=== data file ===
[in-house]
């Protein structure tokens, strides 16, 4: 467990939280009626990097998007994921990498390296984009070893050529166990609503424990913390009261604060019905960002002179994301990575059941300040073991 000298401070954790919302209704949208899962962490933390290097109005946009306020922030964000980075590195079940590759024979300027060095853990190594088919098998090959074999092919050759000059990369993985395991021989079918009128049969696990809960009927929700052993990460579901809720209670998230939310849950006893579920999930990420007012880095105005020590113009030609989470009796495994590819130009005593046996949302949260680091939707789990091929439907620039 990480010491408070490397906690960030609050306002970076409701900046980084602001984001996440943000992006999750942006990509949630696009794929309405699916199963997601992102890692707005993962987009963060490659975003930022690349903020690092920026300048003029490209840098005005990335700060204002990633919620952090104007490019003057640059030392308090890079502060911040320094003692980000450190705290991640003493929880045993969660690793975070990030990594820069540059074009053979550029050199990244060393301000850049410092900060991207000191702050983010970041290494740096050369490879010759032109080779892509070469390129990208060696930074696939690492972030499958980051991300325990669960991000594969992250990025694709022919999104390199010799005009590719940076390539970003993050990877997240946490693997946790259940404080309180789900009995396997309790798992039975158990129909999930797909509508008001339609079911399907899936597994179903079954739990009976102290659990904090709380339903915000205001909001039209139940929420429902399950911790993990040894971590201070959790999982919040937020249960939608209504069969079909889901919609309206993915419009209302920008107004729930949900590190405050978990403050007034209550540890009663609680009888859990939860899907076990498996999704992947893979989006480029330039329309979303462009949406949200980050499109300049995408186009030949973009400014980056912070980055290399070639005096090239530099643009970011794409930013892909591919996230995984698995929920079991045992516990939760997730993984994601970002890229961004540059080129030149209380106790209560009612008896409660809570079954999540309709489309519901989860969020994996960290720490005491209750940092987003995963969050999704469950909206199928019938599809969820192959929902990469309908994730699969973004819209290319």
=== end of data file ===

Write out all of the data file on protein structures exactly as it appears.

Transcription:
[in-house]
């Protein structure tokens, strides 16, 4: 467990939280009626990097998007994921990498390296984009070893050529166990609503424990913390009261604060019905960002002179994301990575059941300040073991 000298401070954790919302209704949208899962962490933390290097109005946009306020922030964000980075590195079940590759024979300027060095853990190594088919098998090959074999092919050759000059990369993985395991021989079918009128049969696990809960009927929700052993990460579901809720209670998230939310849950006893579920999930990420007012880095105005020590113009030609989470009796495994590819130009005593046996949302949260680091939707789990091929439907620039 990480010491408070490397906690960030609050306002970076409701900046980084602001984001996440943000992006999750942006990509949630696009794929309405699916199963997601992102890692707005993962987009963060490659975003930022690349903020690092920026300048003029490209840098005005990335700060204002990633919620952090104007490019003057640059030392308090890079502060911040320094003692980000450190705290991640003493929880045993969660690793975070990030990594820069540059074009053979550029050199990244060393301000850049410092900060991207000191702050983010970041290494740096050369490879010759032109080779892509070469390129990208060696930074696939690492972030499958980051991300325990669960991000594969992250990025694709022919999104390199010799005009590719940076390539970003993050990877997240946490693997946790259940404080309180789900009995396997309790798992039975158990129909999930797909509508008001339609079911399907899936597994179903079954739990009976102290659990904090709380339903915000205001909001039209139940929420429902399950911790993990040894971590201070959790999982919040937020249960939608209504069969079909889901919609309206993915419009209302920008107004729930949900590190405050978990403050007034209550540890009663609680009888859990939860899907076990498996999704992947893979989006480029330039329309979303462009949406949200980050499109300049995408186009030949973009400014980056912070980055290399070639005096090239530099643009970011794409930013892909591919996230995984698995929920079991045992516990939760997730993984994601970002890229961004540059080129030149209380106790209560009612008896409660809570079954999540309709489309519901989860969020994996960290720490005491209750940092987003995963969050999704469950909206199928019938599809969820192959929902990469309908994730699969973004819209290319």